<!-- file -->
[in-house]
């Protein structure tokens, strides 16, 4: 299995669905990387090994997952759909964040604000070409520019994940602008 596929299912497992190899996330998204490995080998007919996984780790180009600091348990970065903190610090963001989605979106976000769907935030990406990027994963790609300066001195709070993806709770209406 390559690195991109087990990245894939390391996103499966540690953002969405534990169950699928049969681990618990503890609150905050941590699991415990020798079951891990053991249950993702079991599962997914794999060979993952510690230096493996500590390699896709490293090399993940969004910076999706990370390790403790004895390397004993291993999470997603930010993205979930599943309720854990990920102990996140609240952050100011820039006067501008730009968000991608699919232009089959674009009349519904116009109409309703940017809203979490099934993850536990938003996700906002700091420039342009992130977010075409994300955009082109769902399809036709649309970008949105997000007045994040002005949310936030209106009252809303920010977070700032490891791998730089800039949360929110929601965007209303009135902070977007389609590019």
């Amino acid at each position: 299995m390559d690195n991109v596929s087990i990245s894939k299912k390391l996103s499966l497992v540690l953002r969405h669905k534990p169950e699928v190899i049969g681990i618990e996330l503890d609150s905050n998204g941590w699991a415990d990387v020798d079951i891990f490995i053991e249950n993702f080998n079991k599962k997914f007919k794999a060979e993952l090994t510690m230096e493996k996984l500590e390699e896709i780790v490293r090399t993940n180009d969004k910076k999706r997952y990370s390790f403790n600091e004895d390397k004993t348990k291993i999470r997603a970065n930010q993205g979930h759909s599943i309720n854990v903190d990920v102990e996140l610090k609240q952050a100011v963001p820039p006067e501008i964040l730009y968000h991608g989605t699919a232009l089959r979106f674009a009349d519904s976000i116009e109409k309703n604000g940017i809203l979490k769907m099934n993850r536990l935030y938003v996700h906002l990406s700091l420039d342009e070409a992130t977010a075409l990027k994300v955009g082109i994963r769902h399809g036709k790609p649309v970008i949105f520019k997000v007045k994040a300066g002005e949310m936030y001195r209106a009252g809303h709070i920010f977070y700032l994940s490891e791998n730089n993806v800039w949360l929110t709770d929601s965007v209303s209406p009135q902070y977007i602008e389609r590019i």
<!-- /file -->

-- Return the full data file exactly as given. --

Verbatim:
[in-house]
């Protein structure tokens, strides 16, 4: 299995669905990387090994997952759909964040604000070409520019994940602008 596929299912497992190899996330998204490995080998007919996984780790180009600091348990970065903190610090963001989605979106976000769907935030990406990027994963790609300066001195709070993806709770209406 390559690195991109087990990245894939390391996103499966540690953002969405534990169950699928049969681990618990503890609150905050941590699991415990020798079951891990053991249950993702079991599962997914794999060979993952510690230096493996500590390699896709490293090399993940969004910076999706990370390790403790004895390397004993291993999470997603930010993205979930599943309720854990990920102990996140609240952050100011820039006067501008730009968000991608699919232009089959674009009349519904116009109409309703940017809203979490099934993850536990938003996700906002700091420039342009992130977010075409994300955009082109769902399809036709649309970008949105997000007045994040002005949310936030209106009252809303920010977070700032490891791998730089800039949360929110929601965007209303009135902070977007389609590019």
């Amino acid at each position: 299995m390559d690195n991109v596929s087990i990245s894939k299912k390391l996103s499966l497992v540690l953002r969405h669905k534990p169950e699928v190899i049969g681990i618990e996330l503890d609150s905050n998204g941590w699991a415990d990387v020798d079951i891990f490995i053991e249950n993702f080998n079991k599962k997914f007919k794999a060979e993952l090994t510690m230096e493996k996984l500590e390699e896709i780790v490293r090399t993940n180009d969004k910076k999706r997952y990370s390790f403790n600091e004895d390397k004993t348990k291993i999470r997603a970065n930010q993205g979930h759909s599943i309720n854990v903190d990920v102990e996140l610090k609240q952050a100011v963001p820039p006067e501008i964040l730009y968000h991608g989605t699919a232009l089959r979106f674009a009349d519904s976000i116009e109409k309703n604000g940017i809203l979490k769907m099934n993850r536990l935030y938003v996700h906002l990406s700091l420039d342009e070409a992130t977010a075409l990027k994300v955009g082109i994963r769902h399809g036709k790609p649309v970008i949105f520019k997000v007045k994040a300066g002005e949310m936030y001195r209106a009252g809303h709070i920010f977070y700032l994940s490891e791998n730089n993806v800039w949360l929110t709770d929601s965007v209303s209406p009135q902070y977007i602008e389609r590019i």